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Reviewed by holyabdul 6

The movie is about the early days of Wong Fei Hung, a real person in late-19th century/early 20th-century China whose deeds have been greatly embellished and made into dozens of films and TV series. He is the same character portrayed by Jet Li in the Once Upon a Time series.<br/><br/>However, the film itself has almost nothing to do with the real person. The main character uses the WFH name and his father conjures up familiar memories of a umbrella-wielding kung fu master popularized by the Iron Monkey film. Also, in the real-life tales of WFH&#39;s heroic deeds, it is said that he took on a dock gang in his early days, which this movie loosely portrays.<br/><br/>Other than that, this movie could have simply been a standalone film. But the WFH name is famous throughout China and no doubt was used to sell more tickets.<br/><br/>Although the use of CGI and wire is very noticeable at times, the overall look and choreography of the film is very good. Unfortunately, as is common with Chinese films, too much attention is paid to the look, but not enough to the substance. <br/><br/>Ultimately the movie does not break any new ground. As is common in Chinese action films, characters again do inexplicably idiotic things for the sake of creating &quot;drama&quot; or &quot;emotion&quot; and to create convenient scenarios to push the plot along without any serious attempt to explain WHY. <br/><br/>Overall, it&#39;s not a bad movie but it&#39;s also little more than another typical Chinese flick that looks good but doesn&#39;t do anything beyond that.

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Reviewed by MartinHafer 7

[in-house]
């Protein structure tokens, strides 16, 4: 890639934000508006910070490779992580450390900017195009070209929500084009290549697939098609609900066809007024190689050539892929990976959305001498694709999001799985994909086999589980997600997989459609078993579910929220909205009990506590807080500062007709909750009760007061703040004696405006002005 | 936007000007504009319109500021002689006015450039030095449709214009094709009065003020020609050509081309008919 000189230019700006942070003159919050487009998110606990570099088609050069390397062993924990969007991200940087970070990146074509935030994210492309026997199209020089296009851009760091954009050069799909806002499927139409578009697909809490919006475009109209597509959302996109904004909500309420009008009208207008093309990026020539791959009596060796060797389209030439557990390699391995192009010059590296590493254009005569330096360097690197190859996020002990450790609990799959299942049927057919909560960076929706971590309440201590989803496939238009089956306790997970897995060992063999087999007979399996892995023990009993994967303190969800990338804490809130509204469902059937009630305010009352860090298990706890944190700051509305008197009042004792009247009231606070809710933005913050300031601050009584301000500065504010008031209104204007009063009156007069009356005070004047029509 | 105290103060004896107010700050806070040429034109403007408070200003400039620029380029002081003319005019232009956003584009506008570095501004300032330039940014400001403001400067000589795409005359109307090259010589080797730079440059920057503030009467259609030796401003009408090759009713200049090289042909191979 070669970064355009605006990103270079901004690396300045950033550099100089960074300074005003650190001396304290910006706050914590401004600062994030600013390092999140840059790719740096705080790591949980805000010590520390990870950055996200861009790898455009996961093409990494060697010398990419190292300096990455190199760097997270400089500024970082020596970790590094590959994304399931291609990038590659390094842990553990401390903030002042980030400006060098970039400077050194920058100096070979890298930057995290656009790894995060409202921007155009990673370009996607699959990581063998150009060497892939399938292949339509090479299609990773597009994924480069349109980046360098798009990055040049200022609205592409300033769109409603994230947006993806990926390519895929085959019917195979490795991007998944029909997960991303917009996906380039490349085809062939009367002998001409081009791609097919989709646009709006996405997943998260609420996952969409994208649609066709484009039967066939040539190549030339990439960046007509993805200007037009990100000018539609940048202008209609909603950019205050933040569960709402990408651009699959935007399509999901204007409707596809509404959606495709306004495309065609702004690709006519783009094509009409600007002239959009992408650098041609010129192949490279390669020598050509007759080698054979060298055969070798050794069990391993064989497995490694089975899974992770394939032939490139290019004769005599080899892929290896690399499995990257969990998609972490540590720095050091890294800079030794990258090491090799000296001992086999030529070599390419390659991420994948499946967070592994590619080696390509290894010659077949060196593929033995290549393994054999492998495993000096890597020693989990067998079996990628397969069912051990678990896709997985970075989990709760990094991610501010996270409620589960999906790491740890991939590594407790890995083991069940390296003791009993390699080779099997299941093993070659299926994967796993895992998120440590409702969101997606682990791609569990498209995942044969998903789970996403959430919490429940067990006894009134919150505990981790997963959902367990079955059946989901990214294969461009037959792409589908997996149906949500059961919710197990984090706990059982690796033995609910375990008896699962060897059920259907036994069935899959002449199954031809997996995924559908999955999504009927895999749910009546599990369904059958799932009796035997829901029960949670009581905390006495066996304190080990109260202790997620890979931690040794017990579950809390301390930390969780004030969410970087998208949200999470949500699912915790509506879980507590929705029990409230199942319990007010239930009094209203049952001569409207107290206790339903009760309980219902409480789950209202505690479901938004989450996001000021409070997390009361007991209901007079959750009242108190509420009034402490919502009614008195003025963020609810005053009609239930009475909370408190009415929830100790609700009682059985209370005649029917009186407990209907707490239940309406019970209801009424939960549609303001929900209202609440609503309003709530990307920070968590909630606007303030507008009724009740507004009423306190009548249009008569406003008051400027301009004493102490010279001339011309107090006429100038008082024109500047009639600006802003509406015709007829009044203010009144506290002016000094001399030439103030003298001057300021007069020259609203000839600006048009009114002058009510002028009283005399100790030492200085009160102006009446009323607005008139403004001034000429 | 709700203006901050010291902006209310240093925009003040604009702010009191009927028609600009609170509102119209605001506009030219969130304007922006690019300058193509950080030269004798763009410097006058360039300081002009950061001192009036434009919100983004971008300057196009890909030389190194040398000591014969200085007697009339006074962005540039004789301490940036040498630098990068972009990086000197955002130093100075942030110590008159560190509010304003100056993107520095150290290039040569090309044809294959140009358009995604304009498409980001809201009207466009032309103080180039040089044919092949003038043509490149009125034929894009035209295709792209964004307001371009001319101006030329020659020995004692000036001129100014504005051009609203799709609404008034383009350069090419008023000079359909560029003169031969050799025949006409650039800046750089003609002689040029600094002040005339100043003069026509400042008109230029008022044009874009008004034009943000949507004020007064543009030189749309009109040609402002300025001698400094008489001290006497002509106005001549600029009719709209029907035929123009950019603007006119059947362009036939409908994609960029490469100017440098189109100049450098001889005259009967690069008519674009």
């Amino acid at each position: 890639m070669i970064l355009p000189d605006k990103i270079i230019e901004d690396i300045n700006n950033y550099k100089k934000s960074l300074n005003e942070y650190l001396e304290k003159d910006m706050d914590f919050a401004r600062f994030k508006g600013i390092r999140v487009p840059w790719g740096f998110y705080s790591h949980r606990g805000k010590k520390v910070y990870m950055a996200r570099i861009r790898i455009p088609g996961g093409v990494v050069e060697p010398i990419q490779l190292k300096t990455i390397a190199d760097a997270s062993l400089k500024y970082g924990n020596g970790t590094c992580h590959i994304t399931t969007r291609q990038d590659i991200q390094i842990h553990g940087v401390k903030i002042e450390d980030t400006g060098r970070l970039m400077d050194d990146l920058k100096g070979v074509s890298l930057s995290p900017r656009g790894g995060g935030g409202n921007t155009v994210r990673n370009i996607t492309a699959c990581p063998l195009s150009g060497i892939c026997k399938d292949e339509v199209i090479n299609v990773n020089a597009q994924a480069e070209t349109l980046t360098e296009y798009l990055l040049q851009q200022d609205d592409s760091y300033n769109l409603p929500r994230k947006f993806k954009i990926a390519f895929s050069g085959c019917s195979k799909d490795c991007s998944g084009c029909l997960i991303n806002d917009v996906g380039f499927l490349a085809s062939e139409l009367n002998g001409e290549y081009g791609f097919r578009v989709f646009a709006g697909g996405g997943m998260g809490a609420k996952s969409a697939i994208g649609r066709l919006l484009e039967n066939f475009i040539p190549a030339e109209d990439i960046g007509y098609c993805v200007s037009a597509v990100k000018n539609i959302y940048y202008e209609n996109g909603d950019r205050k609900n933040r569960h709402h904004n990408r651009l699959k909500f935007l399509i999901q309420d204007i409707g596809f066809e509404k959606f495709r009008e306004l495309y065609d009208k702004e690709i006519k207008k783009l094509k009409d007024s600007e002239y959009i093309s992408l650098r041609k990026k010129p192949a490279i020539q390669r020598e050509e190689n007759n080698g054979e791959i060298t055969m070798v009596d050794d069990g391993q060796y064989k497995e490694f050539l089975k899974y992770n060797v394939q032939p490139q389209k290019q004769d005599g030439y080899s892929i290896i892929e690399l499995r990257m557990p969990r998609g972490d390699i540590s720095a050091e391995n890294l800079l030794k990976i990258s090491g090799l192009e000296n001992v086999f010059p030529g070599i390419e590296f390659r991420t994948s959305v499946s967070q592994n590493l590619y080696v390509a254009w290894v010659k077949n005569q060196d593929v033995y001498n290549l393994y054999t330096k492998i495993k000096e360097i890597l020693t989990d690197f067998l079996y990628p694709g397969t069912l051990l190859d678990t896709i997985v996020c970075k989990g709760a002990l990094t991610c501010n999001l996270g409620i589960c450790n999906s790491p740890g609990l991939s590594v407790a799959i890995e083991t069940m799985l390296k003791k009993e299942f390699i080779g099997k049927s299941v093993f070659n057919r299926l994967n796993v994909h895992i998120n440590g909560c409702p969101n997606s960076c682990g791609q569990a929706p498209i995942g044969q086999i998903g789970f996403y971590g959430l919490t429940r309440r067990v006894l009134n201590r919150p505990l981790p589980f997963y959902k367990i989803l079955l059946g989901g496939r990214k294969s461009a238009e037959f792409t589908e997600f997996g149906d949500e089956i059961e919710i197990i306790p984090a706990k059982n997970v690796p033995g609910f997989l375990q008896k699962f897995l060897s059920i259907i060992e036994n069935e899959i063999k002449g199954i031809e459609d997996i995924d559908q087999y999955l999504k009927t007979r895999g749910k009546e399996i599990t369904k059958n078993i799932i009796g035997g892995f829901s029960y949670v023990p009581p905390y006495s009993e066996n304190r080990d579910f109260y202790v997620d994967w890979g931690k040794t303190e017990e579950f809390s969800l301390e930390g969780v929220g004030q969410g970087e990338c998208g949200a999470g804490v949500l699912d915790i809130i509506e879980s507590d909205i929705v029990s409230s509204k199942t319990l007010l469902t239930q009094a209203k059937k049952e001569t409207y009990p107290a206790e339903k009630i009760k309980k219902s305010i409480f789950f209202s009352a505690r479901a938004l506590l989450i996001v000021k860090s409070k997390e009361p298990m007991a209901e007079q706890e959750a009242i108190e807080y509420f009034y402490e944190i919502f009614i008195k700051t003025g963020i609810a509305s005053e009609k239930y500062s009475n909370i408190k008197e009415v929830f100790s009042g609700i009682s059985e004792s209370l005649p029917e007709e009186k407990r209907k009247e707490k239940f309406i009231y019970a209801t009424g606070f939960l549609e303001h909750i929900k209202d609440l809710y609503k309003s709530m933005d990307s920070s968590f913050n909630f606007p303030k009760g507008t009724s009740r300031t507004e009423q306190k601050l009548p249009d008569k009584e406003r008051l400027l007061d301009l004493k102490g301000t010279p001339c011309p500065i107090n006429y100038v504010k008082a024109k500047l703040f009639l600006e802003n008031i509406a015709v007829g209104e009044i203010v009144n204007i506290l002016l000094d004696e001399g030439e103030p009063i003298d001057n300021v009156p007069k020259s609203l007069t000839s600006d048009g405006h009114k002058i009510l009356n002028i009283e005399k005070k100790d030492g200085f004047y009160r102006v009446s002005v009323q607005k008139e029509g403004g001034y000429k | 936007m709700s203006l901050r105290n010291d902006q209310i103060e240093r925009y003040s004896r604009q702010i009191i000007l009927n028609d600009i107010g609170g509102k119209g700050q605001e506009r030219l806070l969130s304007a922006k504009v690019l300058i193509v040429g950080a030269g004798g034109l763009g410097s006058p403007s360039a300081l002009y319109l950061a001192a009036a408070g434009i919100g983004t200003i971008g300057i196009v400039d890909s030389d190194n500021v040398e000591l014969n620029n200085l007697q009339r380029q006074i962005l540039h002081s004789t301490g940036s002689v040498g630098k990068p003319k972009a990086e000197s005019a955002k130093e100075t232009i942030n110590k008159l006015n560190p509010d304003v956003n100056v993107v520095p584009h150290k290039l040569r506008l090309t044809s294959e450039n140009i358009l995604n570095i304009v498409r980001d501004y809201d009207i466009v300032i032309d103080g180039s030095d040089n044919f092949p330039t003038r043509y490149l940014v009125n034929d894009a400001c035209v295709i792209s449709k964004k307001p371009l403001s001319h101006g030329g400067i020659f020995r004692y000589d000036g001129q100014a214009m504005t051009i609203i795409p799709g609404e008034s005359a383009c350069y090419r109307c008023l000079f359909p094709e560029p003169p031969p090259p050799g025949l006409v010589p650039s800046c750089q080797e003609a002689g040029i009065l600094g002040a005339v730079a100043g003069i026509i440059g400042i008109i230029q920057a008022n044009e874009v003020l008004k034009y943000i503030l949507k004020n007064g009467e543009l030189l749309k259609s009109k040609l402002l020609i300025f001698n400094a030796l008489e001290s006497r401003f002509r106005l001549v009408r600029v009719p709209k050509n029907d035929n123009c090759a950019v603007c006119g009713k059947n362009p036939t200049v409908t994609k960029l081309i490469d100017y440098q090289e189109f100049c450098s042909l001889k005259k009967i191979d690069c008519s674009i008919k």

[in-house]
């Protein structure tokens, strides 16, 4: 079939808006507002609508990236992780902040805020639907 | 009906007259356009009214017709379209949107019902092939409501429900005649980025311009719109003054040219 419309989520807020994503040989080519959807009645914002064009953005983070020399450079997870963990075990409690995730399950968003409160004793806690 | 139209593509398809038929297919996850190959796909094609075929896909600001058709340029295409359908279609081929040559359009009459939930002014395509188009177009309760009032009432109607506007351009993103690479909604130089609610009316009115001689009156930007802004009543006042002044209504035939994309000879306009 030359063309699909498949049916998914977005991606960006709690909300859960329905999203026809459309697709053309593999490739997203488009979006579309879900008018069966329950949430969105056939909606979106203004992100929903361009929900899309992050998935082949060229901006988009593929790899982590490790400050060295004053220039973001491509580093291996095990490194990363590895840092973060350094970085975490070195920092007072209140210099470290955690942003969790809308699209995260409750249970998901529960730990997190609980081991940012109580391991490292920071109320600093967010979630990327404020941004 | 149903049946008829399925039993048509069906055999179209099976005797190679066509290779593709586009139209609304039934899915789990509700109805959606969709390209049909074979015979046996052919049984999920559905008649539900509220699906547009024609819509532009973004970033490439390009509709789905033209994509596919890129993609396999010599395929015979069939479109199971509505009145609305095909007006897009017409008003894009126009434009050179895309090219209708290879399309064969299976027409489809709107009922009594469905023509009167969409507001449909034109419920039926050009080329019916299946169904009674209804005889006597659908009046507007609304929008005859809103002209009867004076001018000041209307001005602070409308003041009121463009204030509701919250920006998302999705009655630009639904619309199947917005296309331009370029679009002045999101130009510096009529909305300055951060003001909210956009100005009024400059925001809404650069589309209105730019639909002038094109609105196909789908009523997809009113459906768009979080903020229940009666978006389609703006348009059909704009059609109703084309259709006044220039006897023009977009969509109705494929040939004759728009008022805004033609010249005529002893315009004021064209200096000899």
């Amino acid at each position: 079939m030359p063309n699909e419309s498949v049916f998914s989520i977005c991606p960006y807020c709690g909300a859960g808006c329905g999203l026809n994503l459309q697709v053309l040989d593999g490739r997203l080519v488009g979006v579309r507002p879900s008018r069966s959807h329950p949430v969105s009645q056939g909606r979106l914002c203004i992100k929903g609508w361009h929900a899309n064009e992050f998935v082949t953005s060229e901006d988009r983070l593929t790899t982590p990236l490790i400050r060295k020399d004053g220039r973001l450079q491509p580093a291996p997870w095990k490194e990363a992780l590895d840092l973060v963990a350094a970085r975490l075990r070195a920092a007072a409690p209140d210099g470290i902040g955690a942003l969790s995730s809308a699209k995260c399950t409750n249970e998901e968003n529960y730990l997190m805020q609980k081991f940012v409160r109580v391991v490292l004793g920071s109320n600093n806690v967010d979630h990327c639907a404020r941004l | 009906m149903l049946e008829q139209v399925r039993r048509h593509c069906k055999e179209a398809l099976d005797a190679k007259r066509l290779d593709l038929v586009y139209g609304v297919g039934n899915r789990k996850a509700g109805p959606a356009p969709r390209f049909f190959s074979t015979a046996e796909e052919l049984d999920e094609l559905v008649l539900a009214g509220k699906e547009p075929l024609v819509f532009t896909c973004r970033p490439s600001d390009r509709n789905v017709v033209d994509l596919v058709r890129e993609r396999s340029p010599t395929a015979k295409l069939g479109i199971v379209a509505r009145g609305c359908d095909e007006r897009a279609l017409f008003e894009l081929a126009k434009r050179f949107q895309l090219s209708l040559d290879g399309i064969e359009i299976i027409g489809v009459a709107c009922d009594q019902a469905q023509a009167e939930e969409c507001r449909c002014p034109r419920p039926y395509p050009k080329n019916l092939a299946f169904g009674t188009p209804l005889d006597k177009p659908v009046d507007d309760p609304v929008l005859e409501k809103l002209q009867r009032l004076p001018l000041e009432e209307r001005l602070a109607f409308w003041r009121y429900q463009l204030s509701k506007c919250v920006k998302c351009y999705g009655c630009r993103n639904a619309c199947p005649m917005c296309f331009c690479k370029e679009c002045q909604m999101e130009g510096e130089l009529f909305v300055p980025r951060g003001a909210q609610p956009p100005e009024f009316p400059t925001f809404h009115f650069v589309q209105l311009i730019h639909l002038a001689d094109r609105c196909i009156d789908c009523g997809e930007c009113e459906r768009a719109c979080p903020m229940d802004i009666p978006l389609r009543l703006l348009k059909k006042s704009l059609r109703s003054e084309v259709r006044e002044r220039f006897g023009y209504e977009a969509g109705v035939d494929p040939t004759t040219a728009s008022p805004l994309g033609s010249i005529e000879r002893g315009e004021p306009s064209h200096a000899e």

Before I can really discuss &quot;Rise of the Legend&quot;, I need to give you some background. This isn&#39;t especially clear in the film and for non-Chinese audiences, the setting might be confusing. In the 19th century, various nations forced the weak Chinese Ch&#39;ing leaders to accept their presence in the country. Countries like Britain, Russia, France and even Japan carved out portions of the country to be used as bases for trade and one of the ways they made money was in the opium trade. Additionally, Chinese warlords and gang leaders worked with these foreigners to exploit the country and its wealth and, not surprisingly, the common people resented this. But these foreigners and their Chinese partners were getting rich and had little regard for the damage they were causing. This led to a variety of wars (such as the Opium Wars and, later, the Boxer Rebellion) and eventually to unification and the abolishment of the Emperor--who seemed to care little about the plight of the people or the weakness of his country. One hero during this period of civil war and chaos was Wong Fei-hung (also known as Huang Feihong). His prowess with martial arts made him a rallying point and many of his exploits have been celebrated and exaggerated in movies over the years, such as Jet Li&#39;s &quot;Once Upon a Time in China&quot; and Jackie Chan&#39;s &quot;Drunken Master&quot; films. The latest in a long line of semi- biographical films is &quot;Rise of the Legend&quot;.<br/><br/>In this version, the earlier part of Wong Fei-hung&#39;s life is explored by director Roy Hin Yeung Chow and the legendary man himself is played by Eddie Peng. While Peng is not exactly a household name, his martial arts skills are superb in the film-- mostly because they are both incredible to watch and generally believable. Little so called &#39;wire fu&#39; is used in the film and heroes DO bleed and get the snot kicked out of them from time to time. The only really difficult to believe part for me was watching the familiar actor Sammo Hung fighting the hero to nearly a draw. While Hung has made a ton of martial arts films (many with his friend Jackie Chan), he is in his 60s and, well, a bit rotund (I have NO reason to talk in this department)--and seeing him battle Peng did take some suspension of belief, though Hung did amazingly well and surprised me with his performance.<br/><br/>The film is a bit difficult to follow, as some things in the plot the film assumes the viewer will know. Additionally, the storytelling is occasionally non-linear. So, as I watched, I found that I really needed to pay attention, understand the context and piece it all together in my mind as I watched. What you slowly come to realize is that the evil leader of the Black Tiger Gang in Canton, Lei Gong (Hung), has just made Wong Fei-hung his fourth adopted son after Wong single-handedly kills one of Gong&#39;s rivals and takes out a HUGE number of the guy&#39;s soldiers. You can only assume Wong is evil, as Lei Gong is rich from his profits in selling opium and slavery. However, as the film progresses, you realize that Wong is playing a very deep plan--one that aims to eventually free the slaves, destroy the opium warehouses and aid the common man. Considering that Lei Gong is ruthless, evil, has an army of his own and has three other adopted sons who are amazing with their martial arts skills, Wong&#39;s task seems monumental to say the least!<br/><br/>So is this any good? Well, generally yes. The action is first- rate. While not quite as wild as you might find in many films, the martial arts fighting looks real and it will keep you on edge. Additionally, there are many story elements that work well. My only qualms are the way the story is presented. As I alluded to above, the film can be a bit hard to follow and sometimes I got the feeling that I&#39;ve seen many similar films--and I have considering how many Wong Fei-hung films have come out of China in the last few decades! My verdict is that if you are a fan of the genre and understand the context, by all means watch this one. If not, then it&#39;s not exactly a must-see film...though you certainly can&#39;t go wrong watching it.